Photo source: Grand River Conservation Authority
The Grand River Conservation Authority (GRCA) might be in for some changes after the province told conservation authorities to begin planning to ‘wind down’ services and programs not related to their core mandate.
Its unclear which programs might be at risk, but Environment Minister Jeff Yurek suggested that recreation programs including camping, swimming and skiing might be impacted.
Yurek sent a letter to the province’s 36 conservation authorities earlier this month advising that recently passed legislation requires them to refocus their efforts on the delivery of programs and services related to their core mandate. This includes more focus on conservation, land management and drinking water protection.
The letter will be reviewed at the next GRCA board meeting being held this month.
“Until the review, we will not know of the affects or impact this will have yet,” says GRCA spokesperson, Cam Linwood.
According to the GRCA, it has a budget of about $35 million. Recreational services and programs make up about 22 per cent of its total operating budget while educational programs make up about four per cent.
Provincial funding makes up about $2.9 million or 8.2 per cent of the total GRCA budget.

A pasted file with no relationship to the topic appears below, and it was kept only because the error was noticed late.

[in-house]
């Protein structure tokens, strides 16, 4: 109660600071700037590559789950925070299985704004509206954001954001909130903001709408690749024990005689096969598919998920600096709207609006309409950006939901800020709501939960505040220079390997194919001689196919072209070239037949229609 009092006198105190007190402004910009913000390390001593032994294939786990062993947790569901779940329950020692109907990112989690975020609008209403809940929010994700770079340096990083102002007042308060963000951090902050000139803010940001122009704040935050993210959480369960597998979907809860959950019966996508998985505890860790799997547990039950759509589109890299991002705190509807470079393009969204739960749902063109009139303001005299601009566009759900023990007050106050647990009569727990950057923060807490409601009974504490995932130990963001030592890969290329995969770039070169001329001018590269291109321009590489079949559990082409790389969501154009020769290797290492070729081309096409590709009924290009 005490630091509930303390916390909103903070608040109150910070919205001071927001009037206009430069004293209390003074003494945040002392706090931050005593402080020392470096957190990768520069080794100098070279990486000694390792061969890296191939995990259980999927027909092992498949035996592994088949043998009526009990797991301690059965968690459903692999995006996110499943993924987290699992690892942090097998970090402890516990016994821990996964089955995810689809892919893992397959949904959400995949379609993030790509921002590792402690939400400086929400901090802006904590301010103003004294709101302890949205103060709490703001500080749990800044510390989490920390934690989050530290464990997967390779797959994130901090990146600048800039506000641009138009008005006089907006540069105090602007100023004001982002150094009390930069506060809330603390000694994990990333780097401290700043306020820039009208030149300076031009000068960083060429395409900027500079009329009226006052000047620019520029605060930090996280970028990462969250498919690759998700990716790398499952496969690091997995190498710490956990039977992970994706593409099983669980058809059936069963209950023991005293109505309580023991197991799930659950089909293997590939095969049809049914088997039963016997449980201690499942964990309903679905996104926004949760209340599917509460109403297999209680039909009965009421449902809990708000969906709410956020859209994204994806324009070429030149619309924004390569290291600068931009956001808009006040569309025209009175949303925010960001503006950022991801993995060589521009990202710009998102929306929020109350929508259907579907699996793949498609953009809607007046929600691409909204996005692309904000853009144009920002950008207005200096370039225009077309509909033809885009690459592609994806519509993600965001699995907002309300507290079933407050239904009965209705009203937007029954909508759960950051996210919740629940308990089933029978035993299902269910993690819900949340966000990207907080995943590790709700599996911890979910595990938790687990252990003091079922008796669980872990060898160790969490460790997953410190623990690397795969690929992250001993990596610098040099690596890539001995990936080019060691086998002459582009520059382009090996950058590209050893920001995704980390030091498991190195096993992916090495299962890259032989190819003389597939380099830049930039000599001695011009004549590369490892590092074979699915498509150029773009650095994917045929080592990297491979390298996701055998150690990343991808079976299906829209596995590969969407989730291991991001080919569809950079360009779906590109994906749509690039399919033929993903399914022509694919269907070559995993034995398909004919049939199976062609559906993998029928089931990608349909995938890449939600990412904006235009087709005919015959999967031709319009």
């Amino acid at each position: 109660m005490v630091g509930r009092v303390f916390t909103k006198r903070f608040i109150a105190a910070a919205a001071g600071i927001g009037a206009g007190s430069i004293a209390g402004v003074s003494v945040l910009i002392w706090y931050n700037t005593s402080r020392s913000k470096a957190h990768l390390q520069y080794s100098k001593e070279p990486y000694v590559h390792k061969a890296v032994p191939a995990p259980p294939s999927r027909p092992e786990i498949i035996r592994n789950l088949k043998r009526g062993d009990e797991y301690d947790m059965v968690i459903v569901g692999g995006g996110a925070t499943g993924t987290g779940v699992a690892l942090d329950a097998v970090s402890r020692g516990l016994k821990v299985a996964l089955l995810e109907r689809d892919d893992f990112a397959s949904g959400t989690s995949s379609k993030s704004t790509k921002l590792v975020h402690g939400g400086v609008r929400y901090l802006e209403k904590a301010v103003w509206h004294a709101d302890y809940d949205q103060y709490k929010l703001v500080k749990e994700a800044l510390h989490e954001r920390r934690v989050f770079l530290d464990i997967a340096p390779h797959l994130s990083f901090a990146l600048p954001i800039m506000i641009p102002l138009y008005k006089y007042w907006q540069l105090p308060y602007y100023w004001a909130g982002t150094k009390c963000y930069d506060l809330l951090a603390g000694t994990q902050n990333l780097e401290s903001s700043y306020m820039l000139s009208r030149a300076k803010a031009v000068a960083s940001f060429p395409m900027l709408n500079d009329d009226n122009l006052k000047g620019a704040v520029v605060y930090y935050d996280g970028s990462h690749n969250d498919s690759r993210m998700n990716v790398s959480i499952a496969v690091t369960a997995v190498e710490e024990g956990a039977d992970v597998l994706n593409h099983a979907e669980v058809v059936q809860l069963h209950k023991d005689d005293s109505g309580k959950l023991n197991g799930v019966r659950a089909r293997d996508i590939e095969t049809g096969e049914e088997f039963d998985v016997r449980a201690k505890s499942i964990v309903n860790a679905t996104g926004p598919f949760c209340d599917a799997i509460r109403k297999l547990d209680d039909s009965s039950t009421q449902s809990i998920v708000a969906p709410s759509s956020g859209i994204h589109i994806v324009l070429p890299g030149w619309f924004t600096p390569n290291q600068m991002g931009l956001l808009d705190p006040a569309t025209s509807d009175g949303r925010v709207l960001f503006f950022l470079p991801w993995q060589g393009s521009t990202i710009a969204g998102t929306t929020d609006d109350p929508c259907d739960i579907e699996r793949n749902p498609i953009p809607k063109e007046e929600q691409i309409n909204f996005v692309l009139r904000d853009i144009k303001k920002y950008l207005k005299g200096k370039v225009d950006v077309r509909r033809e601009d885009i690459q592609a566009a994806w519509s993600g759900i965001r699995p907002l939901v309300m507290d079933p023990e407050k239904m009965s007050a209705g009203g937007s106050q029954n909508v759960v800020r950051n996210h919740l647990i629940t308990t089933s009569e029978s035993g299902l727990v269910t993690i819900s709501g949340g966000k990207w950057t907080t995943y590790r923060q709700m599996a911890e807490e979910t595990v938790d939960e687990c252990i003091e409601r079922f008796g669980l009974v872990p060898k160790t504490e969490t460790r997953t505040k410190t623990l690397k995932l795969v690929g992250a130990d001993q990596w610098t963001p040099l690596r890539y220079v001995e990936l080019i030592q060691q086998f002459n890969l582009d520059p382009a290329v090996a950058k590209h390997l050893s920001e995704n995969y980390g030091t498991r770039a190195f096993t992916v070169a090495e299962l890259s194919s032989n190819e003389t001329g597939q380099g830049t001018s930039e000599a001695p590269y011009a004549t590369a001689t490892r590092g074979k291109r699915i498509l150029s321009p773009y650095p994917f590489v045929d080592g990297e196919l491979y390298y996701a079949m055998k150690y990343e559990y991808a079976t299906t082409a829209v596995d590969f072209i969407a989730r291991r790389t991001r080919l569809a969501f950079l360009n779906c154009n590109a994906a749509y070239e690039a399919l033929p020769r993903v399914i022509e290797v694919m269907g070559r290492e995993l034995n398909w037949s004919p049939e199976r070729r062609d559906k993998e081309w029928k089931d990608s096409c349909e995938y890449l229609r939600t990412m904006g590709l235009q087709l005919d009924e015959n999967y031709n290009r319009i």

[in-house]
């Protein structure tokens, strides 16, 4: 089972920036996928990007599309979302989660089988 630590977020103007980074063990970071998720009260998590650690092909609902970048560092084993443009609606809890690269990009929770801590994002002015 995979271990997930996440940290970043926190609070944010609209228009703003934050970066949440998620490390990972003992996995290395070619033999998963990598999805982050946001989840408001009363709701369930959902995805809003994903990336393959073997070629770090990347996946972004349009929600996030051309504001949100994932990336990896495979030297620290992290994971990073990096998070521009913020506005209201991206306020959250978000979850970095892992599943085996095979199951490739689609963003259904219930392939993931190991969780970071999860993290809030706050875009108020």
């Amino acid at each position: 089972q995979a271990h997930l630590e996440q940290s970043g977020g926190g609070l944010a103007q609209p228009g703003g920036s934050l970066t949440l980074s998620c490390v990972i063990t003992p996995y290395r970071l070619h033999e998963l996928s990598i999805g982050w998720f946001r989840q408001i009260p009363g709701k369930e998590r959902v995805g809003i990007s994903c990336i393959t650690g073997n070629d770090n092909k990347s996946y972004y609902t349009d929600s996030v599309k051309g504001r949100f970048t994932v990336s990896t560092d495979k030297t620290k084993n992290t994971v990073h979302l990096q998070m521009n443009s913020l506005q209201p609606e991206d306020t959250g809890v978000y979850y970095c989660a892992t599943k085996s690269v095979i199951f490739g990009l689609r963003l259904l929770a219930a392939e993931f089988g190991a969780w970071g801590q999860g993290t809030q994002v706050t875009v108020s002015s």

The GRCA offers 12 conservation areas including: Belwood Lake, Brant, Byng Island, Conestogo Lake, Elora Gorge, Elora Quarry, Guelph Lake, Laurel Creek, Luther Marsh, Pinehurst Lake, Rockwood and Shade’s Mills.
Weather it’s fishing, swimming, hiking, birding, skiing or snowmobiling, Grand River Parks offer many opportunities to reconnect with the great outdoors.
“Our parks offer an escape to a natural environment where you would not expect to be – and in just a short drive away. You can explore places like Rockwood and feel like you are in Northern Ontario,” Linwood said.
“And travelling down the Grand River through Kitchener, you wouldn’t even know it because it feels so remote.”
Each summer, Grand River Parks welcome visitors to enjoy their 2,200 campsites, nine beaches and more than 200 km of trails.
The GRCA also has six nature centres which offer a variety of programs for teachers and students, children and families, youth and community groups.
The goal is to provide unique, hands-on programs that teach environmental concepts and foster an appreciation for the natural world.
Summer day camps, as well as March Break, Winter Break and P.D. Day camps are also offered for kids ages 6+. All camps focus on environmental discovery to connect campers with the outdoors in a fun, yet educational way.
The Grand River watershed is the largest in southern Ontario and includes all the land drained by the Grand River and its tributaries.
At 6,800 square kilometres, it’s about the same size as the province of Prince Edward Island.
The Grand River begins as a small stream in Dufferin County and travels 280 km before emptying into Lake Erie.
The watershed includes 39 municipalities and two First Nations territories. It is home to close to one million people and includes the cities of Brantford, Cambridge, Guelph, Kitchener and Waterloo. Cities, towns and villages make up about five per cent of the watershed land.